acknowledged, that he too was a Dissenter and a Non-Conformist; but, though he was prepared to support the abstract proposition made by the hon. Member, he could not agree to all its terms. The hon. Member had rather prejudiced the question, by directing his arguments to the abuses of the Church, instead of limiting himself to establishing the great principle of religious liberty, and the injustice of compelling Dissenters to support an Established Church; which, being at variance with all spiritual freedom, was a fair and open subject of investigation. The hon. Member had rather dwelt on the administration of the Church, than upheld the great principle of toleration. He could not say, that the Church was altogether opposed to practical utility, for that would imply that it had been of no utility at all times, to which he could not agree. He should like to have the principle of exonerating the Dissenters from paying to the Church brought under discussion; and he had hoped that the noble Lord would, at least, even on this occasion, have acknowledged the principle that the Dissenters ought not to pay to the Established Church. He subscribed to the latter part of the proposition, but not to the former; and he trusted the hon. Mover would withdraw the Motion, as to negative it might place the non-conformists in an improper light.

Sir Robert Inglis

would express his utter dissent from all the words of the proposition of the hon. Mover. He would make only one observation on the system of sermon and speech of the hon. Member. The hon. Member admitted, that he was a Dissenter, and he attacked those who in that House could not appear to defend themselves. He attacked them on account of their temporalities, and he attacked them also on their spiritual practices and motives. The hon. Member was, he believed, not only a Dissenter, but a licensed preacher among that body, or he had been; and it was hardly fair in him to attack the Ministers of the Church of England as to their motives and conduct, when they could not come into that House to defend themselves. He felt, that the House had expressed its opinion so decidedly, that it was unnecessary for him to trespass on its time.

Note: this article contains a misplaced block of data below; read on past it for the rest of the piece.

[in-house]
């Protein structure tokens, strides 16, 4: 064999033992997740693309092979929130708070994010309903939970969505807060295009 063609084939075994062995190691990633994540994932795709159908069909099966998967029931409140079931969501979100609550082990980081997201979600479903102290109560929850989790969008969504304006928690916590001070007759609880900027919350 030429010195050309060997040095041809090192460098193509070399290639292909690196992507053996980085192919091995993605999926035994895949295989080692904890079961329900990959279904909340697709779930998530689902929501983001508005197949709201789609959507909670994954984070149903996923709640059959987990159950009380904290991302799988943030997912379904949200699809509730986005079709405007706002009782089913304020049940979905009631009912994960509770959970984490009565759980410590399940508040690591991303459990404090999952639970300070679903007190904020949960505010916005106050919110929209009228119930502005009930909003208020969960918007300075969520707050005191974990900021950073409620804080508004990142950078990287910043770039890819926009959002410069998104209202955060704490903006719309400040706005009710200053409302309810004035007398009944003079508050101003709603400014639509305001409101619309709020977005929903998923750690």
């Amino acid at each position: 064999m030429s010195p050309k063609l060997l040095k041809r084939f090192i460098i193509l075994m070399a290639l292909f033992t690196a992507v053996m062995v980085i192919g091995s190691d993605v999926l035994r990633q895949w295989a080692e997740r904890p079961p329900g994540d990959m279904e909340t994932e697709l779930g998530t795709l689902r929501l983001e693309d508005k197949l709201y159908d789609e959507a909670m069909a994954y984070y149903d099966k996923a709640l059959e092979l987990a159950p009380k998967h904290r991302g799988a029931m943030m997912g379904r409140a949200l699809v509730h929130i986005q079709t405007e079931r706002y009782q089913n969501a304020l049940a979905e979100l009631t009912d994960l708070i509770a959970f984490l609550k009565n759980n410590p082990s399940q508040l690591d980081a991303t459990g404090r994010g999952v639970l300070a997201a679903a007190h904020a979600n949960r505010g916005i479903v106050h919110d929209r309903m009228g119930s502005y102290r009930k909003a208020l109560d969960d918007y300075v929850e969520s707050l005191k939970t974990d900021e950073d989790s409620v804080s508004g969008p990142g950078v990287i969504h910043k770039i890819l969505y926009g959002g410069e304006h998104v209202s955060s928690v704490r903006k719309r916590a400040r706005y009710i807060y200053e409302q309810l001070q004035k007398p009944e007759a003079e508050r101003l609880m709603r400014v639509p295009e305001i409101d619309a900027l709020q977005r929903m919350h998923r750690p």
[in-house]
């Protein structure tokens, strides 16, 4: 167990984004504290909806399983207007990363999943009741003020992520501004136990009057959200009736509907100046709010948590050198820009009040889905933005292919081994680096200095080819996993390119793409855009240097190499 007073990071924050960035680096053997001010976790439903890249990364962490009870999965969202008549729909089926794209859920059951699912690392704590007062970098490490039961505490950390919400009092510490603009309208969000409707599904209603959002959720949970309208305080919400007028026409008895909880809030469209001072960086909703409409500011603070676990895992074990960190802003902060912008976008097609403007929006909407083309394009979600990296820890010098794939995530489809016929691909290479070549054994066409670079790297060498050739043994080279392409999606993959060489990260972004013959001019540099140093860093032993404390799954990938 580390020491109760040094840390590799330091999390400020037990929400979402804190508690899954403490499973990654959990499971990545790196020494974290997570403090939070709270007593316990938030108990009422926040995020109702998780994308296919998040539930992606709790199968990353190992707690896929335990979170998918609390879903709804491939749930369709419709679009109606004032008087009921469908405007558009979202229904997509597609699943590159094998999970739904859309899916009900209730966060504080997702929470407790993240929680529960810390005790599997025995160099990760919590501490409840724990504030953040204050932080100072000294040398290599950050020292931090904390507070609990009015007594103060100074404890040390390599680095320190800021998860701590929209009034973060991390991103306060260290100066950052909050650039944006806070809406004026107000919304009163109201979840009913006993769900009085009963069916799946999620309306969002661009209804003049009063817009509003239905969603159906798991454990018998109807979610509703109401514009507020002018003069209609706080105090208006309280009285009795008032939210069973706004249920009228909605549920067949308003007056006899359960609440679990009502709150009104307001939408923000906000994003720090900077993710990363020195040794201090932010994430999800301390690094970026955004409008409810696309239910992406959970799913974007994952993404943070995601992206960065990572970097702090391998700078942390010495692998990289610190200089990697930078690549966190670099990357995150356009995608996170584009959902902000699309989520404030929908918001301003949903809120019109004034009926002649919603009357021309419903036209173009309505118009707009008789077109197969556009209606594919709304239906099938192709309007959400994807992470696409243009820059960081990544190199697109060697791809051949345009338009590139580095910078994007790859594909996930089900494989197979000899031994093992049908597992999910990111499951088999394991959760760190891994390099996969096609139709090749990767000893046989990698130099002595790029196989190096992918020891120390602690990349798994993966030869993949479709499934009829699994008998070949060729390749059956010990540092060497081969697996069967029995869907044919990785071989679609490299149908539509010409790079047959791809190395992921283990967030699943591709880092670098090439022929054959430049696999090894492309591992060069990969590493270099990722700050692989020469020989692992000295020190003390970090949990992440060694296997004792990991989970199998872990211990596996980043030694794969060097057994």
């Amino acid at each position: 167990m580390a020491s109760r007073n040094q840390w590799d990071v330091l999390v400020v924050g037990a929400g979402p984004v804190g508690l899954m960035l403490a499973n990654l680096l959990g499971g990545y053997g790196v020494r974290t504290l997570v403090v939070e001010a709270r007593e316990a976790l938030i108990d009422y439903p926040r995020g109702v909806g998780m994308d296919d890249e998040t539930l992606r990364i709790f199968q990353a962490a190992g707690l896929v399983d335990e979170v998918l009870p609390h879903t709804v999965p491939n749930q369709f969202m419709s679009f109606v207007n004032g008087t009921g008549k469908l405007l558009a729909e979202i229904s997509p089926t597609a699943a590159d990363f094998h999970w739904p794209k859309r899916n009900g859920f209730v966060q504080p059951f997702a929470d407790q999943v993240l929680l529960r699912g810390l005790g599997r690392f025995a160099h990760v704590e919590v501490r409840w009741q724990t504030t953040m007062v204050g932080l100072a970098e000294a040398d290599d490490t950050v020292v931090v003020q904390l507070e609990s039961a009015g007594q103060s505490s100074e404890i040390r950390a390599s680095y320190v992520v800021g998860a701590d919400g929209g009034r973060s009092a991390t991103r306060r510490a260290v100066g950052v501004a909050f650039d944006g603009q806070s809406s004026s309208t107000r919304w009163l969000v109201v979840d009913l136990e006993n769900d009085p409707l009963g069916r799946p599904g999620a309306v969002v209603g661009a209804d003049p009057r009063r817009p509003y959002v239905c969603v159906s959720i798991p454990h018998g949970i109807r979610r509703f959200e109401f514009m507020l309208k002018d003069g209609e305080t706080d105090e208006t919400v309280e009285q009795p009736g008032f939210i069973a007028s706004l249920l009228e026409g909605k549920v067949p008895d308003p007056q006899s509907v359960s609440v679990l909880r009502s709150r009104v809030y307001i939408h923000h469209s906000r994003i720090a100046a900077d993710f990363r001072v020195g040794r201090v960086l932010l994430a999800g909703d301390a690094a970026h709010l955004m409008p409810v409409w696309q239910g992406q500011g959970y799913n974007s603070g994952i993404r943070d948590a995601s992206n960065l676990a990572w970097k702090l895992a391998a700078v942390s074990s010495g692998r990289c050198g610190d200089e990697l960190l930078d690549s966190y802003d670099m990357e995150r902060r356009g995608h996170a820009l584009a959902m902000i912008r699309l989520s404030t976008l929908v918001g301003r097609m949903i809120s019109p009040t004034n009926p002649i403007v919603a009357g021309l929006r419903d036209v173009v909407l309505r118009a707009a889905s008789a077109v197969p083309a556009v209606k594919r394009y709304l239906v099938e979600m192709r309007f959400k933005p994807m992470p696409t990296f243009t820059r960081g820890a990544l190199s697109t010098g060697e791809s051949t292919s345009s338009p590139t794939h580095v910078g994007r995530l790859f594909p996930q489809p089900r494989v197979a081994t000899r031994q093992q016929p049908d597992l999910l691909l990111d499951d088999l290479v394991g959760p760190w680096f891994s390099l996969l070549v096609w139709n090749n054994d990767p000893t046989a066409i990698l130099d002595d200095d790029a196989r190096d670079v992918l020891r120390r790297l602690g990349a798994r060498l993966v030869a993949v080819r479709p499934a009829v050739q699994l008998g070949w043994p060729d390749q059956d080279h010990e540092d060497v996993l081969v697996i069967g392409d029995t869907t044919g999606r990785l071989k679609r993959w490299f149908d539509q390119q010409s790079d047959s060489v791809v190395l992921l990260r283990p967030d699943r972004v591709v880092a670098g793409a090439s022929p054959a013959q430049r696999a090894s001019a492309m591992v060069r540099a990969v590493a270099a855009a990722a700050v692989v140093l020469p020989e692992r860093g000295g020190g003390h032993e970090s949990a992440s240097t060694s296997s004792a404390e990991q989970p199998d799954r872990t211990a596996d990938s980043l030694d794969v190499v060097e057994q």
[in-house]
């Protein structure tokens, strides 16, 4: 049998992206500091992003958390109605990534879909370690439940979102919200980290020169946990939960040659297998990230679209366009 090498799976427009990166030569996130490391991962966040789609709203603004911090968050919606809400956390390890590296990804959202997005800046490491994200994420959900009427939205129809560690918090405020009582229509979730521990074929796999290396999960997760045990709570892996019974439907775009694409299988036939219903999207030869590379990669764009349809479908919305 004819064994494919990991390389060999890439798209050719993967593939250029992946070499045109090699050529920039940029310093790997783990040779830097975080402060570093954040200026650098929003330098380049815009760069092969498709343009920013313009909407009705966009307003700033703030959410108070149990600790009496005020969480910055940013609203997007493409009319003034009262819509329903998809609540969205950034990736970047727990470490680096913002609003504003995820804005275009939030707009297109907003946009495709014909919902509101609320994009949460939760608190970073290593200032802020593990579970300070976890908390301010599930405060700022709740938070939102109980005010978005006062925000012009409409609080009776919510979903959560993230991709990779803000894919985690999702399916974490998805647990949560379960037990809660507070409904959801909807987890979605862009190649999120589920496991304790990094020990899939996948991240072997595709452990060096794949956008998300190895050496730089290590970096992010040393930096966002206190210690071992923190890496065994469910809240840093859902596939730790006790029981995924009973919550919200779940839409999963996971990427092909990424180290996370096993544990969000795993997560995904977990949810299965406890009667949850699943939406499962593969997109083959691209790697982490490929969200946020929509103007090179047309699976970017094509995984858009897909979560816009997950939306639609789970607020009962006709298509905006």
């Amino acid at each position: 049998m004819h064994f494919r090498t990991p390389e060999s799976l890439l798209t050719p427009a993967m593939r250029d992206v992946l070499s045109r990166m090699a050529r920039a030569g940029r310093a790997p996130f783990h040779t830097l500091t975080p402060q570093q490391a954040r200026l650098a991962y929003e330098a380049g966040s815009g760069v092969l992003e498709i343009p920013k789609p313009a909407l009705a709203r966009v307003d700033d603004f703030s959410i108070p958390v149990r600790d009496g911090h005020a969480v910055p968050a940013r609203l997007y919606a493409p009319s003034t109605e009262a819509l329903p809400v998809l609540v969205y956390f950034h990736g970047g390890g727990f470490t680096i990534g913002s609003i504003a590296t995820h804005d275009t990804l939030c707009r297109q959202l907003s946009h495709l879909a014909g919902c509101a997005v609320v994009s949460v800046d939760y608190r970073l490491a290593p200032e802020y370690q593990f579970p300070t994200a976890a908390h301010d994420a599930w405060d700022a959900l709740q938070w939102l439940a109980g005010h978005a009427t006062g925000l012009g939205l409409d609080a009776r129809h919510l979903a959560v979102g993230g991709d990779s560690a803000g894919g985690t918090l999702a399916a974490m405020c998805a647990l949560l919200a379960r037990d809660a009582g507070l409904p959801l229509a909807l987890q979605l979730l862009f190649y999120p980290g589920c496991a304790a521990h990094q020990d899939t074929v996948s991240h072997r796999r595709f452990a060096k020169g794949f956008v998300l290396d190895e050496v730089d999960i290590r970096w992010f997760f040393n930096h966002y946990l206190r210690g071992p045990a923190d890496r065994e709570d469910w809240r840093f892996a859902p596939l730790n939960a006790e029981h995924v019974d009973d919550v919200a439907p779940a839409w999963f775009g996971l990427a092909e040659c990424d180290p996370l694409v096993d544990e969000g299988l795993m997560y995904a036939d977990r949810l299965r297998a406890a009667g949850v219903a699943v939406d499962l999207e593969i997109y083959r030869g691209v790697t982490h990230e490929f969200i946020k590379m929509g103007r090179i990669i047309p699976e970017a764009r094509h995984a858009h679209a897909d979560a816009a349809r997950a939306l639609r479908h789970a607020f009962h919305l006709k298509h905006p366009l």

Mr. Aglionby

was friendly to the latter part of the proposition, but not to the first part of it, and had no other course but to oppose it.

Mr. O'Dwyer

proposed an Amendment to this effect:—" That the Revenues of the Church of England have always been subject to legislative enactments, and they ought to be appropriated to their original institution."

Mr. Harvey

objected to the Amendment, as implying something to which no Protestant Dissenter could agree. He could not allow those revenues to be appropriated as they were originally.

The Amendment withdrawn, and the original Motion negatived without a division. Some voices called out "the Ayes have it," after the Speaker had decided; but

The Speaker

said, they were too late, for not one "Aye" had been uttered when he put the question.